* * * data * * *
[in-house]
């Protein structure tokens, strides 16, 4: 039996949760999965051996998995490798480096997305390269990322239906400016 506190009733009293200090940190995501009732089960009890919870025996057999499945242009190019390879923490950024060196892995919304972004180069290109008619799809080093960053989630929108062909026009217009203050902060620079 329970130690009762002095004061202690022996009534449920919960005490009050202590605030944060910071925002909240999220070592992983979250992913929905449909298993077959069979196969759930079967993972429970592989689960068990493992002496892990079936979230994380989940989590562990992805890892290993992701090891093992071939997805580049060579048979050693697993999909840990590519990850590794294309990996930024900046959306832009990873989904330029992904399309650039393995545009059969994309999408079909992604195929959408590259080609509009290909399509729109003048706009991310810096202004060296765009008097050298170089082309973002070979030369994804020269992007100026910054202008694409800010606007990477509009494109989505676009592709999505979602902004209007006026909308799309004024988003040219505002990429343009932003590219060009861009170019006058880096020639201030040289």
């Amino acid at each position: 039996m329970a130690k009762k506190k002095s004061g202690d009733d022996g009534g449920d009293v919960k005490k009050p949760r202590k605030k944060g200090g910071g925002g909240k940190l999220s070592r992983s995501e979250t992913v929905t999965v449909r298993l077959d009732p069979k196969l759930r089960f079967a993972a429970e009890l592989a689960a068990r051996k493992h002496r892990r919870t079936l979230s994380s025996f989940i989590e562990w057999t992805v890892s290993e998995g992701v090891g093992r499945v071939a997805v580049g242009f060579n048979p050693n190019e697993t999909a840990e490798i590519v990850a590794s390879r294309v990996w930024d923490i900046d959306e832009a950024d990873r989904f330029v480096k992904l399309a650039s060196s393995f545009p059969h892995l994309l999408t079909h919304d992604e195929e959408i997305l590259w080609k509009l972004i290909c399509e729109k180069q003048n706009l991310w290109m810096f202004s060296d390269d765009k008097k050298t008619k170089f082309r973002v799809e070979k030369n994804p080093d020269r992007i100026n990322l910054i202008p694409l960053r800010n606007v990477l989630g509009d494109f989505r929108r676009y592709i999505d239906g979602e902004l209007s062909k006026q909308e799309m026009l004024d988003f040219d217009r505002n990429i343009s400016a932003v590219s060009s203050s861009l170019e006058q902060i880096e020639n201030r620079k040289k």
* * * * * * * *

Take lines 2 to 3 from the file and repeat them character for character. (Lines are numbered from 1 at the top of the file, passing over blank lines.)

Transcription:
């Protein structure tokens, strides 16, 4: 039996949760999965051996998995490798480096997305390269990322239906400016 506190009733009293200090940190995501009732089960009890919870025996057999499945242009190019390879923490950024060196892995919304972004180069290109008619799809080093960053989630929108062909026009217009203050902060620079 329970130690009762002095004061202690022996009534449920919960005490009050202590605030944060910071925002909240999220070592992983979250992913929905449909298993077959069979196969759930079967993972429970592989689960068990493992002496892990079936979230994380989940989590562990992805890892290993992701090891093992071939997805580049060579048979050693697993999909840990590519990850590794294309990996930024900046959306832009990873989904330029992904399309650039393995545009059969994309999408079909992604195929959408590259080609509009290909399509729109003048706009991310810096202004060296765009008097050298170089082309973002070979030369994804020269992007100026910054202008694409800010606007990477509009494109989505676009592709999505979602902004209007006026909308799309004024988003040219505002990429343009932003590219060009861009170019006058880096020639201030040289």
């Amino acid at each position: 039996m329970a130690k009762k506190k002095s004061g202690d009733d022996g009534g449920d009293v919960k005490k009050p949760r202590k605030k944060g200090g910071g925002g909240k940190l999220s070592r992983s995501e979250t992913v929905t999965v449909r298993l077959d009732p069979k196969l759930r089960f079967a993972a429970e009890l592989a689960a068990r051996k493992h002496r892990r919870t079936l979230s994380s025996f989940i989590e562990w057999t992805v890892s290993e998995g992701v090891g093992r499945v071939a997805v580049g242009f060579n048979p050693n190019e697993t999909a840990e490798i590519v990850a590794s390879r294309v990996w930024d923490i900046d959306e832009a950024d990873r989904f330029v480096k992904l399309a650039s060196s393995f545009p059969h892995l994309l999408t079909h919304d992604e195929e959408i997305l590259w080609k509009l972004i290909c399509e729109k180069q003048n706009l991310w290109m810096f202004s060296d390269d765009k008097k050298t008619k170089f082309r973002v799809e070979k030369n994804p080093d020269r992007i100026n990322l910054i202008p694409l960053r800010n606007v990477l989630g509009d494109f989505r929108r676009y592709i999505d239906g979602e902004l209007s062909k006026q909308e799309m026009l004024d988003f040219d217009r505002n990429i343009s400016a932003v590219s060009s203050s861009l170019e006058q902060i880096e020639n201030r620079k040289k």